The  PCRE  library is a set of functions that implement regular expres-
       sion pattern matching using the same syntax and semantics as Perl, with
       just  a few differences. Some features that appeared in Python and PCRE
       before they appeared in Perl are also available using the  Python  syn-
       tax,  there  is  some  support for one or two .NET and Oniguruma syntax
       items, and there is an option for requesting some  minor  changes  that
       give better JavaScript compatibility.

       Starting with release 8.30, it is possible to compile two separate PCRE
       libraries:  the  original,  which  supports  8-bit  character   strings
       (including  UTF-8  strings),  and a second library that supports 16-bit
       character strings (including UTF-16 strings). The build process  allows
       either  one  or both to be built. The majority of the work to make this
       possible was done by Zoltan Herczeg.

       The two libraries contain identical sets of functions, except that  the
       names  in  the  16-bit  library start with pcre16_ instead of pcre_. To
       avoid over-complication and reduce the documentation maintenance  load,
       most of the documentation describes the 8-bit library, with the differ-
       ences for the 16-bit library described separately in the  pcre16  page.
       References  to  functions or structures of the form pcre[16]_xxx should
       be  read  as  meaning  "pcre_xxx  when  using  the  8-bit  library  and
       pcre16_xxx when using the 16-bit library".

       The  current implementation of PCRE corresponds approximately with Perl
       5.12, including support for UTF-8/16 encoded strings and  Unicode  gen-
       eral  category properties. However, UTF-8/16 and Unicode support has to
       be explicitly enabled; it is not the default. The Unicode tables corre-
       spond to Unicode release 6.0.0.

       In  addition to the Perl-compatible matching function, PCRE contains an
       alternative function that matches the same compiled patterns in a  dif-
       ferent way. In certain circumstances, the alternative function has some
       advantages.  For a discussion of the two matching algorithms,  see  the
       pcrematching page.

       PCRE  is  written  in C and released as a C library. A number of people
       have written wrappers and interfaces of various kinds.  In  particular,
       Google  Inc.   have  provided a comprehensive C++ wrapper for the 8-bit
       library. This is now included as part of  the  PCRE  distribution.  The
       pcrecpp  page  has  details of this interface. Other people's contribu-
       tions can be found in the Contrib directory at the  primary  FTP  site,
       which is:


       Details  of  exactly which Perl regular expression features are and are
       not supported by PCRE are given in separate documents. See the pcrepat-
       tern  and pcrecompat pages. There is a syntax summary in the pcresyntax

       control which external symbols are exported when a  shared  library  is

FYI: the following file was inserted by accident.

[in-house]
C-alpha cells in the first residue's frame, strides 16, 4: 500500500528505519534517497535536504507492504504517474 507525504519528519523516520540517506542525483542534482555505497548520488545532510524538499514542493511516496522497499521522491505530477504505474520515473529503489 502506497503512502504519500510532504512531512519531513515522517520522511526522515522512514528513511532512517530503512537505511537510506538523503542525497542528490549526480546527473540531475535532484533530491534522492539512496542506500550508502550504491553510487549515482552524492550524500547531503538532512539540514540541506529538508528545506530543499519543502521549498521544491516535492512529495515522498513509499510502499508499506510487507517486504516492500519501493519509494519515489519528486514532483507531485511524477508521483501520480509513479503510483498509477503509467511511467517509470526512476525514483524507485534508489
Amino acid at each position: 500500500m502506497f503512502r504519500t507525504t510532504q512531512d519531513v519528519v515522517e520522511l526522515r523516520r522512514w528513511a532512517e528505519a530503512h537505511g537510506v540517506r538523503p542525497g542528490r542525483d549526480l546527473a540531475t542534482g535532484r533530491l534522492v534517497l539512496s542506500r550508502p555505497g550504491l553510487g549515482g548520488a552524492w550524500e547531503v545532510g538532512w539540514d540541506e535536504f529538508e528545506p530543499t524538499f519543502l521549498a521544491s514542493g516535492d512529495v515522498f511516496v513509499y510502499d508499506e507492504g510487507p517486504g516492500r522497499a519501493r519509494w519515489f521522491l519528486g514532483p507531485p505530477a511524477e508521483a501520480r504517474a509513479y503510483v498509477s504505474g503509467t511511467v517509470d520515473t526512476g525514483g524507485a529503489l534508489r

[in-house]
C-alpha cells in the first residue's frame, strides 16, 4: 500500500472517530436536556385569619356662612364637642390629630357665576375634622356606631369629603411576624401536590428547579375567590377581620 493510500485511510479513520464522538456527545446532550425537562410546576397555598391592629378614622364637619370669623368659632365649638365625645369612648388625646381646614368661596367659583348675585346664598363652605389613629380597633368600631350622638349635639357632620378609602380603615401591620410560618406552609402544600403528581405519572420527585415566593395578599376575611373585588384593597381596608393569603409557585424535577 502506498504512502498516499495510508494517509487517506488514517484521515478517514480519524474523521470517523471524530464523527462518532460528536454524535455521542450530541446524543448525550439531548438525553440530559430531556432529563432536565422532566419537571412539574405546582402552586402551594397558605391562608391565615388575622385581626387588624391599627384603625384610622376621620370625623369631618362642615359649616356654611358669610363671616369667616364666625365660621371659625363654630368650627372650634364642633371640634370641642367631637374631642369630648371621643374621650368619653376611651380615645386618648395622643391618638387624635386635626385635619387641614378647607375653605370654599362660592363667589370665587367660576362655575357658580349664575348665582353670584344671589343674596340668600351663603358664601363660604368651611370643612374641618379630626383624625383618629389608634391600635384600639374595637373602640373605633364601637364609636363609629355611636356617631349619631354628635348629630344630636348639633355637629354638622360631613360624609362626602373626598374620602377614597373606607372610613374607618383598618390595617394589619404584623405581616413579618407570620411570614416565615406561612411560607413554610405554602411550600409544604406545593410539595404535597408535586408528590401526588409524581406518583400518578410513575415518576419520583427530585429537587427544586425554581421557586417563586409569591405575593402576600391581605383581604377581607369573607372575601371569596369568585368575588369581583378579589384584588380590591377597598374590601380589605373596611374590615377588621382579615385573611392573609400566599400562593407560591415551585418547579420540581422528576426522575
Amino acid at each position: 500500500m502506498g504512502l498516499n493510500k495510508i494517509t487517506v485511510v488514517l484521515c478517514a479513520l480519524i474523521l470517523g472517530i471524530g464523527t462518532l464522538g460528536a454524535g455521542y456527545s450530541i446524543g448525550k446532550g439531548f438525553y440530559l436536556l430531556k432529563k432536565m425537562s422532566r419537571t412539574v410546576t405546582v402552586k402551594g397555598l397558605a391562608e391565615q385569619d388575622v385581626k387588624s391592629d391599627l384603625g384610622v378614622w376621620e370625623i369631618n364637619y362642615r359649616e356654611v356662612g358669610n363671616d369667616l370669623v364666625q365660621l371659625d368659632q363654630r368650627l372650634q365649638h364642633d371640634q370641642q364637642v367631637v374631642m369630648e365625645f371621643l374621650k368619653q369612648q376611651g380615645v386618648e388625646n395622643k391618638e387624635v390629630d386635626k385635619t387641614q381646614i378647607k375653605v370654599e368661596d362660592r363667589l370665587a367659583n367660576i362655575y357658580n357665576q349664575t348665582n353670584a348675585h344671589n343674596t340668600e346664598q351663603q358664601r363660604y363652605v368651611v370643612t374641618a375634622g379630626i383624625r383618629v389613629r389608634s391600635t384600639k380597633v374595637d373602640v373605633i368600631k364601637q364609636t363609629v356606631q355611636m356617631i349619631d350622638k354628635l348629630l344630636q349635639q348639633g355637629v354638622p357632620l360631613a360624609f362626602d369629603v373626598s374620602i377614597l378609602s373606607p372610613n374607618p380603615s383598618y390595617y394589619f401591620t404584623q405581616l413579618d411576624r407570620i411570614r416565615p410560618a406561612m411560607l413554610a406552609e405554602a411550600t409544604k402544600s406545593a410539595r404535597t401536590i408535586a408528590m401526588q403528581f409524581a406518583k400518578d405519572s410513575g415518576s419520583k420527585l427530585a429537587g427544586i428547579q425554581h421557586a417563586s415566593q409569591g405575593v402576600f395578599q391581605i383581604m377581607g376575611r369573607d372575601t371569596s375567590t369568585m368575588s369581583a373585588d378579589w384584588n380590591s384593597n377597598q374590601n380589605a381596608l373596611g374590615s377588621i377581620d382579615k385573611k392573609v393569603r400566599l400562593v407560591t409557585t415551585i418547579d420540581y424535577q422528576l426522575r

built, and in these cases the undocumented symbols are not exported.


       The  user  documentation  for PCRE comprises a number of different sec-
       tions. In the "man" format, each of these is a separate "man page".  In
       the  HTML  format, each is a separate page, linked from the index page.
       In the plain text format, all the sections, except  the  pcredemo  sec-
       tion, are concatenated, for ease of searching. The sections are as fol-

         pcre              this document
         pcre16            details of the 16-bit library
         pcre-config       show PCRE installation configuration information
         pcreapi           details of PCRE's native C API
         pcrebuild         options for building PCRE
         pcrecallout       details of the callout feature
         pcrecompat        discussion of Perl compatibility
         pcrecpp           details of the C++ wrapper for the 8-bit library
         pcredemo          a demonstration C program that uses PCRE
         pcregrep          description of the pcregrep command (8-bit only)
         pcrejit           discussion of the just-in-time optimization support
         pcrelimits        details of size and other limits
         pcrematching      discussion of the two matching algorithms
         pcrepartial       details of the partial matching facility
         pcrepattern       syntax and semantics of supported
                             regular expressions
         pcreperform       discussion of performance issues
         pcreposix         the POSIX-compatible C API for the 8-bit library
         pcreprecompile    details of saving and re-using precompiled patterns
         pcresample        discussion of the pcredemo program
         pcrestack         discussion of stack usage
         pcresyntax        quick syntax reference
         pcretest          description of the pcretest testing command
         pcreunicode       discussion of Unicode and UTF-8/16 support

       In addition, in the "man" and HTML formats, there is a short  page  for
       each 8-bit C library function, listing its arguments and results.


       Philip Hazel
       University Computing Service
       Cambridge CB2 3QH, England.

       Putting  an actual email address here seems to have been a spam magnet,
       so I've taken it away. If you want to email me, use  my  two  initials,
       followed by the two digits 10, at the domain cam.ac.uk.


       Last updated: 10 January 2012
       Copyright (c) 1997-2012 University of Cambridge.
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